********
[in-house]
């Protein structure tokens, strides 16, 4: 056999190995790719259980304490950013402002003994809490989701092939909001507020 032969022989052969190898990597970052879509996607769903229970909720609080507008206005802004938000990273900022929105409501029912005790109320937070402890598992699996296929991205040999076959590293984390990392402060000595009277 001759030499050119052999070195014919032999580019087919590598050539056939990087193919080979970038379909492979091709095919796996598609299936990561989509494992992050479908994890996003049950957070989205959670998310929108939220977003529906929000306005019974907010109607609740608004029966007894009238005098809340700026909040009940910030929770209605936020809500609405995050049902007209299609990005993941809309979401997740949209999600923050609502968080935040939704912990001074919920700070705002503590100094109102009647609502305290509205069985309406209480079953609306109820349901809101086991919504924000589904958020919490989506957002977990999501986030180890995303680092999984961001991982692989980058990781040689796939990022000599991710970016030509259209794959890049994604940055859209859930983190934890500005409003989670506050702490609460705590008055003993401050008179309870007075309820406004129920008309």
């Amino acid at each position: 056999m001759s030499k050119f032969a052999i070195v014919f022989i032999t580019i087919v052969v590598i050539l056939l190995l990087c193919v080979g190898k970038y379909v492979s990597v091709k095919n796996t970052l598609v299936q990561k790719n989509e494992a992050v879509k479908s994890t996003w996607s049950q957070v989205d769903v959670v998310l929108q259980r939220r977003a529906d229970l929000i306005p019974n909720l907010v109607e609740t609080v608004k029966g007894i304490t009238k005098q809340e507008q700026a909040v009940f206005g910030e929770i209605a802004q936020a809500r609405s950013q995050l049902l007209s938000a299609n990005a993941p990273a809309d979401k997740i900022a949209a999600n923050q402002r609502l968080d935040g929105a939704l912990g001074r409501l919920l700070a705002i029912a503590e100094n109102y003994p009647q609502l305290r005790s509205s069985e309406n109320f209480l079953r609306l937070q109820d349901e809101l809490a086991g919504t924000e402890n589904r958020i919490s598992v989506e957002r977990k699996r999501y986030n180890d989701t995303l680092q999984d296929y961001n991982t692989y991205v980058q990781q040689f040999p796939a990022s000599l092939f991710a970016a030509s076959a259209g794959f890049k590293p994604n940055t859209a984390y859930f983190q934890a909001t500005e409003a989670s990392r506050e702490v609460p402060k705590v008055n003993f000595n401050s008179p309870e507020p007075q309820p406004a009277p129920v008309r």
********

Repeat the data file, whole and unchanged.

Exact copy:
[in-house]
């Protein structure tokens, strides 16, 4: 056999190995790719259980304490950013402002003994809490989701092939909001507020 032969022989052969190898990597970052879509996607769903229970909720609080507008206005802004938000990273900022929105409501029912005790109320937070402890598992699996296929991205040999076959590293984390990392402060000595009277 001759030499050119052999070195014919032999580019087919590598050539056939990087193919080979970038379909492979091709095919796996598609299936990561989509494992992050479908994890996003049950957070989205959670998310929108939220977003529906929000306005019974907010109607609740608004029966007894009238005098809340700026909040009940910030929770209605936020809500609405995050049902007209299609990005993941809309979401997740949209999600923050609502968080935040939704912990001074919920700070705002503590100094109102009647609502305290509205069985309406209480079953609306109820349901809101086991919504924000589904958020919490989506957002977990999501986030180890995303680092999984961001991982692989980058990781040689796939990022000599991710970016030509259209794959890049994604940055859209859930983190934890500005409003989670506050702490609460705590008055003993401050008179309870007075309820406004129920008309």
């Amino acid at each position: 056999m001759s030499k050119f032969a052999i070195v014919f022989i032999t580019i087919v052969v590598i050539l056939l190995l990087c193919v080979g190898k970038y379909v492979s990597v091709k095919n796996t970052l598609v299936q990561k790719n989509e494992a992050v879509k479908s994890t996003w996607s049950q957070v989205d769903v959670v998310l929108q259980r939220r977003a529906d229970l929000i306005p019974n909720l907010v109607e609740t609080v608004k029966g007894i304490t009238k005098q809340e507008q700026a909040v009940f206005g910030e929770i209605a802004q936020a809500r609405s950013q995050l049902l007209s938000a299609n990005a993941p990273a809309d979401k997740i900022a949209a999600n923050q402002r609502l968080d935040g929105a939704l912990g001074r409501l919920l700070a705002i029912a503590e100094n109102y003994p009647q609502l305290r005790s509205s069985e309406n109320f209480l079953r609306l937070q109820d349901e809101l809490a086991g919504t924000e402890n589904r958020i919490s598992v989506e957002r977990k699996r999501y986030n180890d989701t995303l680092q999984d296929y961001n991982t692989y991205v980058q990781q040689f040999p796939a990022s000599l092939f991710a970016a030509s076959a259209g794959f890049k590293p994604n940055t859209a984390y859930f983190q934890a909001t500005e409003a989670s990392r506050e702490v609460p402060k705590v008055n003993f000595n401050s008179p309870e507020p007075q309820p406004a009277p129920v008309r």